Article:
by Mark Slaughter
It was an amazing moment… and I almost missed it!
About 30 minutes before I was to speak at an evangelistic outreach at a major university several years ago, I walked down the hallway toward our venue and noticed a student nearby standing alone, gazing out the 2nd floor window. I knew that I needed to head toward our outreach event for final sound check and to pray, but she seemed troubled. It was nothing overtly obvious, but something seemed wrong. I felt the gentle whisper of the Holy Spirit saying, “Go talk with her.”
So, I breathed a quick prayer and gently walked toward her. After we made eye contact and each said hello, I simply said, “I hope you don’t mind me asking, but I saw you standing here and just wondered, are you ok?” She replied, “Oh, thanks for asking. It’s just been a hard day.”
“Why was it so hard?” I asked. Then, she began telling me how her boyfriend traumatically broke up with her, and how that made her re-examine her life and what is really important. I discovered she had some Christian background, but drifted away from God. She was so open as I explained that I was there to speak to a group about the hope and healing God offers to us through following Jesus Christ, and that it seemed like God was reaching out to her by having her there at that specific time. It was more than a coincidence! She agreed that she needed to recommit herself to following Jesus.
I offered to pray for her, and when I prayed for her by name, she began to cry. Afterwards, she said, “I have never before heard my name in prayer.” Her heart had been touched by the love of God and I connected her with a campus ministry. It was a powerful moment, and then I went to the ‘scheduled’ outreach event!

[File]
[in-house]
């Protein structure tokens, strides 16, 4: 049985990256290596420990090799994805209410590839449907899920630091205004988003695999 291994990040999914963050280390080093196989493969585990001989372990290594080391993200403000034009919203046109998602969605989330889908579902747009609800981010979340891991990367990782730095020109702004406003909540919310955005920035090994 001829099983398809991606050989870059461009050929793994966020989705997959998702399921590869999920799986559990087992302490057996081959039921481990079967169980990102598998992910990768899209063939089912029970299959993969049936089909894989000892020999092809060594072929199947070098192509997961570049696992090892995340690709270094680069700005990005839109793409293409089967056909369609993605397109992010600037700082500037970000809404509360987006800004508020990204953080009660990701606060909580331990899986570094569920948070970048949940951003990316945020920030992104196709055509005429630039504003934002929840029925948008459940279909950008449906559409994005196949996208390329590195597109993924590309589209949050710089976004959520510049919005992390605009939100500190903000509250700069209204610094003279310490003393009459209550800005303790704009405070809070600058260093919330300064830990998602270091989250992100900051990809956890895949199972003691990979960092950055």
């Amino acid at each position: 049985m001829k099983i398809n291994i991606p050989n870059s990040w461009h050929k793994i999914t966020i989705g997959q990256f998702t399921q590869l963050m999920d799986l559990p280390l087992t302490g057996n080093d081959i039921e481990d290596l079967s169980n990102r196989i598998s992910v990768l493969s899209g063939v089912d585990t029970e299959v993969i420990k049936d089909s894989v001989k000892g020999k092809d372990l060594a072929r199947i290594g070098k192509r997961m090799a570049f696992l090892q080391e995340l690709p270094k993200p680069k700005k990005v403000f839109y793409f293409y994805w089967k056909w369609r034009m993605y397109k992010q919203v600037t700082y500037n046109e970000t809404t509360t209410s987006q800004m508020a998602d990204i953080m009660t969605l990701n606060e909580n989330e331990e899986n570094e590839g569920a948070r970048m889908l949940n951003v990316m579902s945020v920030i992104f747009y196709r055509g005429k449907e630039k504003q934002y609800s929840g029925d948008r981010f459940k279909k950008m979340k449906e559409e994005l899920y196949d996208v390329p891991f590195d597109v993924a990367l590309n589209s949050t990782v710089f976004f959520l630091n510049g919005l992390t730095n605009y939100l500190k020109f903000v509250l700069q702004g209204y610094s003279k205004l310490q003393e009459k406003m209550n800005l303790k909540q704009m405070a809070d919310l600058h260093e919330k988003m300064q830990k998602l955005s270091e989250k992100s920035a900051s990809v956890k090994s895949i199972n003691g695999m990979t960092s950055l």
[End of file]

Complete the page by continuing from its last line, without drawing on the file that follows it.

How well do we pay attention to God’s work in us and around us?
Later, I thought about how easily I could have missed that amazing moment to share the love of Jesus with her. Too often, I have been too preoccupied or inattentive to notice God’s stirrings in people around me. It’s easy to “see, but not perceive.”
In his book The Attentive Life, Leighton Ford says, “Much of the time I have to confess I am only half-looking and half-seeing, too preoccupied with my thoughts, running from what has been to what will be next.”
Why is it so hard for us to pay attention to God and others?
To me, our biggest obstacle is what James Bryan Smith (author of The Good & Beautiful God) calls “hurry sickness.” We fill our lives with so much noise that demands our attention, and we live over-committed lives, so we must do everything faster, leaving little or no margins. Hurry sickness is an inner condition, not merely an outward one, which keeps us from noticing what God is doing in me and around me. Instead of being the Good Samaritan who noticed the injured man and sacrificially cared for him against cultural norms of his day, too often we are like the busy priest or Levite in a big hurry, sometimes hurrying to ‘do God’s work.’ Consequently, we miss God’s work right in front of us!
John Ortberg once said, “You can’t do anything important in the spiritual life in a hurry!” You can’t love in a hurry, or serve in a hurry. John recalled Dallas Willard’s wise counsel to him, “Ruthlessly eliminate hurry.”
If I am too busy to pay attention to people around me, then I’m too busy!
If I’m too hurried or pre-occupied, I can’t optimally collaborate with the Holy Spirit in listening to God’s promptings or listening deeply to people.
We will be better light-bearers of Jesus in our dark and broken world if we slow down, and ruthlessly eliminate hurry. We will notice the stirrings of God in us and in others, and stop to make time to listen, show God’s love, and speak of the Lord Jesus Christ who alone offers lasting hope and healing for our broken world.
Oh God, help me slow down today and pay attention to you and whoever you bring across my path—the barista at the coffee shop, a long-time friend, my neighbor, a server at a restaurant. Help me pay attention.
Mark Slaughter (@MarkASlaughter) is an InterVarsity evangelist and national facilitator of Emerging Generations for the Mission America Coalition. He is a former pastor who is passionate about empowering the next generation of evangelism leaders and raising the evangelism temperature. Learn more: markslaughter.org.